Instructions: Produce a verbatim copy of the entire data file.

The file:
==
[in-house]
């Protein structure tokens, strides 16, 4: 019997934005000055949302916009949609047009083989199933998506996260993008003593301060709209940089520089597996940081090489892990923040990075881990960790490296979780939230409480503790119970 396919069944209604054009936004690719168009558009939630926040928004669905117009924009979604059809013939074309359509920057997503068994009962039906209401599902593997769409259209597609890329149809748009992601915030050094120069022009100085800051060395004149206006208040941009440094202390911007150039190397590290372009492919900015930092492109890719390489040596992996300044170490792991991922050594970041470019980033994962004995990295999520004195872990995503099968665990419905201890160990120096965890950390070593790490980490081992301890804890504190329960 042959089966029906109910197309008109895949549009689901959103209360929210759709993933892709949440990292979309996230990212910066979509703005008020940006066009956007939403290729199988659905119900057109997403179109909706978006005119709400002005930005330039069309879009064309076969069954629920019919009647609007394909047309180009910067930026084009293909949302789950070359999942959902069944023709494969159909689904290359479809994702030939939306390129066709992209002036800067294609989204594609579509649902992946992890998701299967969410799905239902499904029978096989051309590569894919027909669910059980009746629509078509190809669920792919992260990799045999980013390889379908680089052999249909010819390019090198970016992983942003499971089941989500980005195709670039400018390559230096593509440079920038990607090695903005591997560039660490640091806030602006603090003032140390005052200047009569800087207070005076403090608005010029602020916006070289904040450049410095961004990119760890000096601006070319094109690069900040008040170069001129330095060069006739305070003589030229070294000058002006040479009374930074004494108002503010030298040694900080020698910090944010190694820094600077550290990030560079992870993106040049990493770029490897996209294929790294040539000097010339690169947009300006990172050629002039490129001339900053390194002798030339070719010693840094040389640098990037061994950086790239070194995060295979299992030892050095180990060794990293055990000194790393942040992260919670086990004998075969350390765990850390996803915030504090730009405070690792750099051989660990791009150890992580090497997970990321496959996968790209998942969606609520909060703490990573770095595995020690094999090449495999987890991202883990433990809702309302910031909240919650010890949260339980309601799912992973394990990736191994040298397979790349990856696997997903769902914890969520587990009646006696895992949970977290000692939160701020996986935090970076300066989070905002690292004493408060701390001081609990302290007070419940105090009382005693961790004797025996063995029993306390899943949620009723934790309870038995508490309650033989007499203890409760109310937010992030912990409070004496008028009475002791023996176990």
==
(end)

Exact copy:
[in-house]
């Protein structure tokens, strides 16, 4: 019997934005000055949302916009949609047009083989199933998506996260993008003593301060709209940089520089597996940081090489892990923040990075881990960790490296979780939230409480503790119970 396919069944209604054009936004690719168009558009939630926040928004669905117009924009979604059809013939074309359509920057997503068994009962039906209401599902593997769409259209597609890329149809748009992601915030050094120069022009100085800051060395004149206006208040941009440094202390911007150039190397590290372009492919900015930092492109890719390489040596992996300044170490792991991922050594970041470019980033994962004995990295999520004195872990995503099968665990419905201890160990120096965890950390070593790490980490081992301890804890504190329960 042959089966029906109910197309008109895949549009689901959103209360929210759709993933892709949440990292979309996230990212910066979509703005008020940006066009956007939403290729199988659905119900057109997403179109909706978006005119709400002005930005330039069309879009064309076969069954629920019919009647609007394909047309180009910067930026084009293909949302789950070359999942959902069944023709494969159909689904290359479809994702030939939306390129066709992209002036800067294609989204594609579509649902992946992890998701299967969410799905239902499904029978096989051309590569894919027909669910059980009746629509078509190809669920792919992260990799045999980013390889379908680089052999249909010819390019090198970016992983942003499971089941989500980005195709670039400018390559230096593509440079920038990607090695903005591997560039660490640091806030602006603090003032140390005052200047009569800087207070005076403090608005010029602020916006070289904040450049410095961004990119760890000096601006070319094109690069900040008040170069001129330095060069006739305070003589030229070294000058002006040479009374930074004494108002503010030298040694900080020698910090944010190694820094600077550290990030560079992870993106040049990493770029490897996209294929790294040539000097010339690169947009300006990172050629002039490129001339900053390194002798030339070719010693840094040389640098990037061994950086790239070194995060295979299992030892050095180990060794990293055990000194790393942040992260919670086990004998075969350390765990850390996803915030504090730009405070690792750099051989660990791009150890992580090497997970990321496959996968790209998942969606609520909060703490990573770095595995020690094999090449495999987890991202883990433990809702309302910031909240919650010890949260339980309601799912992973394990990736191994040298397979790349990856696997997903769902914890969520587990009646006696895992949970977290000692939160701020996986935090970076300066989070905002690292004493408060701390001081609990302290007070419940105090009382005693961790004797025996063995029993306390899943949620009723934790309870038995508490309650033989007499203890409760109310937010992030912990409070004496008028009475002791023996176990």